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  • Geebo 8:00 am on October 24, 2019 Permalink | Reply
    Tags: , grandparent scam,   

    91-year-old man taken in grandparent scam 

    91-year-old man taken in grandparent scam

    If you haven’t heard of the grandparent scam it can be a particularly heartbreaking story. The scam targets the elderly and how it works is that the scammer will call their target pretending to be one of their grandchildren. They will ask the grandparent for money claiming they’re in some kind of jam such as being in jail or an emergency room. They’ll also ask the grandparent not to say anything to the parents because they’re too embarrassed when in reality it’s just to keep the target’s adult children from finding out about the scam. Scammers count on their victims being more trusting, more willing to answer a call from an unfamiliar number, and not being as tech-savvy as younger segments of the population.

    Unfortunately, a 91-year-old man from Indiana was scammed out of almost $3,000 in one of these scams. He received a call from someone claiming to be his grandson who claimed to be in jail and needed bail money. The phone was then handed over to someone pretending to be the arresting officer who instructed the man that bail could be paid with eBay gift cards. The man ended up buying $2,600 worth of gift cards in two separate trips to his local supermarket. The man then gave the gift card serial numbers to the scammers. Even after thew scammers got the money from their victim, they kept calling him asking for more money. His daughter finally intervened and had his calls forwarded to her line where she confronted the scammers. Sadly, the money the man spent will more than likely not be recovered.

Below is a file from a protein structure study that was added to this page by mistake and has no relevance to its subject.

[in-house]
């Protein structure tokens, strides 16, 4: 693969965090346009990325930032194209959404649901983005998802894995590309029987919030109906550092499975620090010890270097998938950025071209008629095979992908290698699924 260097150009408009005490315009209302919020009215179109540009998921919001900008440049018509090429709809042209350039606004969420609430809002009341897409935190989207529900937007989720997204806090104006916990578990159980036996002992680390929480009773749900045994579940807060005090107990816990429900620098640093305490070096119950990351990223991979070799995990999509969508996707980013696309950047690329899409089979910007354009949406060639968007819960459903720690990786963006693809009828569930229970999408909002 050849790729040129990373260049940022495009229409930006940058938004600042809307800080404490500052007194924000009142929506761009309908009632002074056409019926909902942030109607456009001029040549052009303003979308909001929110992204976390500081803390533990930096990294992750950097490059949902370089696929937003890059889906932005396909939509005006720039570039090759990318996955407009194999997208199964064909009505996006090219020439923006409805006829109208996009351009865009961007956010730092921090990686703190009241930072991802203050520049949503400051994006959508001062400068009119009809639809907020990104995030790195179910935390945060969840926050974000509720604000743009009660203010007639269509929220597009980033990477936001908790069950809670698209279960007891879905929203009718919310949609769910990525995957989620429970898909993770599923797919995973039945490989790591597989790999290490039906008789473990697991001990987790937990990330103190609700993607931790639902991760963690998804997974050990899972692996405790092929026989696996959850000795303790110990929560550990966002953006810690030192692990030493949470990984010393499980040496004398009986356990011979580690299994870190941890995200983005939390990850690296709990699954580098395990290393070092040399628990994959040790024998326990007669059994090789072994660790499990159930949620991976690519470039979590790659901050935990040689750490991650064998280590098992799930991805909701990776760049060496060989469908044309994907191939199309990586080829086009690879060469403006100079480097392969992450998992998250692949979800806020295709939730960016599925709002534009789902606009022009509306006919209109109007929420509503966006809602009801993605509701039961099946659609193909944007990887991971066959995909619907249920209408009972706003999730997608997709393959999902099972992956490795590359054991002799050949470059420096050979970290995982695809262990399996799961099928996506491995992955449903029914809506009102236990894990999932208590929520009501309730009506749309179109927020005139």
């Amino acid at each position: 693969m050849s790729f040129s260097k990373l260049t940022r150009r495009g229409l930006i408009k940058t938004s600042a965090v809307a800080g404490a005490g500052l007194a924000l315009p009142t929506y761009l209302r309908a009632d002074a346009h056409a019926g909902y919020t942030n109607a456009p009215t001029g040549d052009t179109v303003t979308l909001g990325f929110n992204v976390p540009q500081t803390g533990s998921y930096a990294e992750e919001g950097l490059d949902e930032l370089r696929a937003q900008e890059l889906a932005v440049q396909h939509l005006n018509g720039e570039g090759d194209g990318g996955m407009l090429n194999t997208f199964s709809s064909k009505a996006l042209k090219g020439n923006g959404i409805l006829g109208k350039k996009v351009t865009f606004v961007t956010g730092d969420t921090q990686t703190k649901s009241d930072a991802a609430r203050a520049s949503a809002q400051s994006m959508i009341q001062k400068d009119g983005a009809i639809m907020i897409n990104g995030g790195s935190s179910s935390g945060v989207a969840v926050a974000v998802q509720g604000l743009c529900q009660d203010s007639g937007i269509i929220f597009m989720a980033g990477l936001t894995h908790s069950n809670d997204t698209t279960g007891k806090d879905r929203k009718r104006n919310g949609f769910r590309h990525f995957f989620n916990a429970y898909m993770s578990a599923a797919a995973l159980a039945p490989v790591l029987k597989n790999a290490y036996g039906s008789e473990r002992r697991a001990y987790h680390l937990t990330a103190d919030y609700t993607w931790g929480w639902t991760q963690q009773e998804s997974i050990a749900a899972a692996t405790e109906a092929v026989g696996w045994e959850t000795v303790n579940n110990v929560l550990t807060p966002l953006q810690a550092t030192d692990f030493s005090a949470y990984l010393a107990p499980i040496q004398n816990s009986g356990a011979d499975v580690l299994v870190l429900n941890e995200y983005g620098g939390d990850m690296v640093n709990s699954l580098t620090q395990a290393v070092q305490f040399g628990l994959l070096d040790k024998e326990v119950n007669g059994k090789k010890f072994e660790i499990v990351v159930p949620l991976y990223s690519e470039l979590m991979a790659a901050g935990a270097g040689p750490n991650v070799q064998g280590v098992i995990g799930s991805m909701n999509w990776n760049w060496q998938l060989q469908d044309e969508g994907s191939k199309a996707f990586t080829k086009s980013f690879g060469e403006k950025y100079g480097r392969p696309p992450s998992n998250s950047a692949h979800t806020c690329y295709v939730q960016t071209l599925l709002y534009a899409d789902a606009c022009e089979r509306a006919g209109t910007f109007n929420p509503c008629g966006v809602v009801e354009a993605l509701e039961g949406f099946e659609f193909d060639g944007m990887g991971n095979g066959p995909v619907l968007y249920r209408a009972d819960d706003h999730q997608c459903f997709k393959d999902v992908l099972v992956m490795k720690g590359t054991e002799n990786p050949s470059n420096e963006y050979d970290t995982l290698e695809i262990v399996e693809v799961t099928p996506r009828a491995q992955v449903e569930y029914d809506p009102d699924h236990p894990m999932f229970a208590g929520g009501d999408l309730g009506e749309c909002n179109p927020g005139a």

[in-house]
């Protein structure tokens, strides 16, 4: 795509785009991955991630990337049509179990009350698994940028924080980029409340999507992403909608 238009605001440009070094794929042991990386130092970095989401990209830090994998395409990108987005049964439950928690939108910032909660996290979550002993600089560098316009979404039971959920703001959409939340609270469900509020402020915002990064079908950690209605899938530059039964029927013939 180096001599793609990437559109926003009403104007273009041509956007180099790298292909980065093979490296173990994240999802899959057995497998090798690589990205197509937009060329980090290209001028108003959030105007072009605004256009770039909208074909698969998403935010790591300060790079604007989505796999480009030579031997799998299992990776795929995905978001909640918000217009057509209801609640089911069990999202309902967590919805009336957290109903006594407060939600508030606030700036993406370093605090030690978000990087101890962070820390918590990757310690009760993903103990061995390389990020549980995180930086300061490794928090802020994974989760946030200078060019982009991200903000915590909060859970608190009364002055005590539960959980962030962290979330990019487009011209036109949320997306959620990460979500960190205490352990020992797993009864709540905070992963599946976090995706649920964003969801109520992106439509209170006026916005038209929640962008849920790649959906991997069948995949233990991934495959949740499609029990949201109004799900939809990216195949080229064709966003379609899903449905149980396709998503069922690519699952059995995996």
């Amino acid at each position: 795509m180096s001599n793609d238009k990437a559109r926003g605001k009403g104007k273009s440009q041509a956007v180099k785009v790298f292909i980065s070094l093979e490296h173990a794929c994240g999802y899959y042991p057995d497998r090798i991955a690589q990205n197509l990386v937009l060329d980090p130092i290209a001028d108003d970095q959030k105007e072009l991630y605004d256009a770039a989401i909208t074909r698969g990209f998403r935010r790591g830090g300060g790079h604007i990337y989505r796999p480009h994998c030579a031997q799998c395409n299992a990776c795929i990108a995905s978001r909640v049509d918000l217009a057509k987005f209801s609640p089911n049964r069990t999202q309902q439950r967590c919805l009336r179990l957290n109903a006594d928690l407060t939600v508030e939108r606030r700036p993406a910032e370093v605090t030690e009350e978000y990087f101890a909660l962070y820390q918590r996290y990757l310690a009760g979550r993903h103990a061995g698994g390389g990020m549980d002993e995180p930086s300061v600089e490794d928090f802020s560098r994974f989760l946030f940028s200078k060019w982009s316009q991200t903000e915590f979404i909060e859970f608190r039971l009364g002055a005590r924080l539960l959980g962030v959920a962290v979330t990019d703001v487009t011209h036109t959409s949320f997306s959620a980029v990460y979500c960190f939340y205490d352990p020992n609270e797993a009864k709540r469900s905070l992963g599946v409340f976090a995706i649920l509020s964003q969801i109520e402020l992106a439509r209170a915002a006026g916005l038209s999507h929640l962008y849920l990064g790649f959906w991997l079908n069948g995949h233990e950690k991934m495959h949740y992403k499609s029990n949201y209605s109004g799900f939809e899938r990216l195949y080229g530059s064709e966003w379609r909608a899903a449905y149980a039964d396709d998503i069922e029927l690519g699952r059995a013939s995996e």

We know we say this a lot but that’s only because it’s such a common trait in most scams; don’t ever pay for anything over the phone with gift cards. If you or a family member receive a call like this and they ask for payment in gift cards or prepaid debit cards it’s almost guaranteed to be a scam. You should also handle these phone calls calmly if you receive one and don’t give in to the pressure the caller will try to apply. If they claim to be a family member, ask them something that only that family member would know. You should also call another relative who is more familiar with that person’s current location to make sure they’re not in any kind of trouble. And if you have elderly friends or relatives, especially if they live alone, please share this information with them so they can better handle any scam calls they might receive.

     
  • Geebo 8:00 am on September 25, 2019 Permalink | Reply
    Tags: grandparent scam, , ,   

    Alarming new twist on grandparent scam emerges 

    Alarming new twist on grandparent scam emerges

    We’ve discussed the grandparent scam before. It’s when a scammer will call an elderly person claiming to be one of their grandchildren who has been arrested and needs bail money. The victim then will wire the money before realizing that their grandchild is safe and had not been arrested. Scammers often target the elderly in this scam because they count on their victims being more trusting, more willing to answer a call from an unfamiliar number, and not being as tech-savvy as younger segments of the population. Now, there’s been a new twist on the grandparent scam that makes the phony calls seem even more legitimate than before.